in Final Project, My Work

Final Project: Glitch Singapore


For the final project of this semester + the first year, my group consisting of Ying Hui, Si Hui, Niki, May Thu and myself came up with an interactive experience based on the term “sonder”.

the realisation that every stranger has a life as complex and vivid as yours, connected to thousands of others whom you will never know either, and will only exist as a blur in the backdrop of your own life

Downtown Line ~ East-West Line
Bugis – meeting point

The final description of our concept: 

Held in the setting of 2 different trains, the idea was that both trains were site-specific to itself as a location in Singapore. This referenced the idea of strangers that co-exist within the same space during their journey from one point to another but never getting to know each other as another human being like yourself. Inviting 2 strangers to participant in the project; each will start off at different stations on different lines, making their way to a point of intersection, which was Bugis in our case.

Taking on the persona of the line they are on, East-west line (aka EW line) and downtown line, both participants who are anonymous to each other will converse over chat, with the use fo telegram, to get to know each other. They have the option to be whoever they want to be online, whether it be themselves or an altered character. During this journey to the ‘final station’, players will learn more about each other, and through their conversations were told to draw a portrait of what they thought the other person may look like. In the case of any awkwardness in the conversation whereby they are stuck in the conversation, the breadbot (existing in the same chat as the participants) will pose questions to keep the conversation going.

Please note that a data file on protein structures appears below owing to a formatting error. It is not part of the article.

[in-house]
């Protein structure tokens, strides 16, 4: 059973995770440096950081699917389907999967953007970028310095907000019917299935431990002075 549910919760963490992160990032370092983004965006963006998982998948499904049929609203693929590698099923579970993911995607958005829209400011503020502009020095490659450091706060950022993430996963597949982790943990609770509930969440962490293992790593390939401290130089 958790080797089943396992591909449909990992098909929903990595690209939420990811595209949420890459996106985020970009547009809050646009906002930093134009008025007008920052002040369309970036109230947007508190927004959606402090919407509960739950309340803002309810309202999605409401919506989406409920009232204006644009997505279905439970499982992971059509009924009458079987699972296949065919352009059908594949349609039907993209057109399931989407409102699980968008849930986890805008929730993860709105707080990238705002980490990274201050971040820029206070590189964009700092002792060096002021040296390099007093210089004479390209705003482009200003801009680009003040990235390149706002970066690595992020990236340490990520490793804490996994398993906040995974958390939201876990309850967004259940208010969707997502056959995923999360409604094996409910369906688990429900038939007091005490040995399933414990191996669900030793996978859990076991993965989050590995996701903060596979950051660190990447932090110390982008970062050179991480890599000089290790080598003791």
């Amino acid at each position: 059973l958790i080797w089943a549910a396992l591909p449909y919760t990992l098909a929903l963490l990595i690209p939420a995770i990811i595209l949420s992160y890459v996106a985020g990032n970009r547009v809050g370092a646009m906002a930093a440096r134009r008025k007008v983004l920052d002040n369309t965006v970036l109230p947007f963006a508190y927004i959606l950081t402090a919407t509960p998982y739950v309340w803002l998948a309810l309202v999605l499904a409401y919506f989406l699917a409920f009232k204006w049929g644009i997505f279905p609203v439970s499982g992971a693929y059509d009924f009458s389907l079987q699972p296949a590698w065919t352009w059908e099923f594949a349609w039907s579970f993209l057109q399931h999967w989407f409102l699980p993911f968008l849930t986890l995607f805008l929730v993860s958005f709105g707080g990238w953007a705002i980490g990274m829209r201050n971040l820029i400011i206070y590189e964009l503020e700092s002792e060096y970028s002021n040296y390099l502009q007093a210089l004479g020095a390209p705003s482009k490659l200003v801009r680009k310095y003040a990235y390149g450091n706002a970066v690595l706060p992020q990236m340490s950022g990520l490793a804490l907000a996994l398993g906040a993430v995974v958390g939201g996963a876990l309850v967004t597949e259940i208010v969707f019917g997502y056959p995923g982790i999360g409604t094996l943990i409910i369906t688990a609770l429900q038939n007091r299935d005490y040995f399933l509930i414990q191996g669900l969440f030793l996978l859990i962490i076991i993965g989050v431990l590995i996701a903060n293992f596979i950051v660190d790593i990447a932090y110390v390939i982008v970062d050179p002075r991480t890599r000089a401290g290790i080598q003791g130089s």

Nearing the end station, both participants will be asked if they would like to meet the person they have been chatting with. With their replies texted to the breadbot in private chat, the outcome of their answers will be revealed to them in the common chat. If both parties agreed to meet one another, they will then find their way to each other upon alighting at Bugis station. From then, they will exchange portraits and get to meet the online personality that had been talking to, a stranger, that they would’ve never met 😀 (or maybe, a friend coincidentally) You never know who the person you were talking to may end up being.

Pre-official run preparation:

Regarding the players in our game, we initially wanted to invite complete strangers at the moment in time on different trains. But upon consideration, we realized that it would be a challenge to look for strangers that are willing to be filmed, are alighting at Bugis and is willing to be interviewed after (aka spend extra time with us). So instead of spending time on the actual day sourcing for participants, we decided that one of the players would be someone within our team, while the other player would be one of our friends. With this arrangement, not only will there be some level of control, both players are still considered strangers to one another.

As for the breadbot, we prepared a bot script; including an introduction, stating the purpose of the breadbot, simple instructions to the game as well as a list of guiding questions to prompt the players whenever necessary.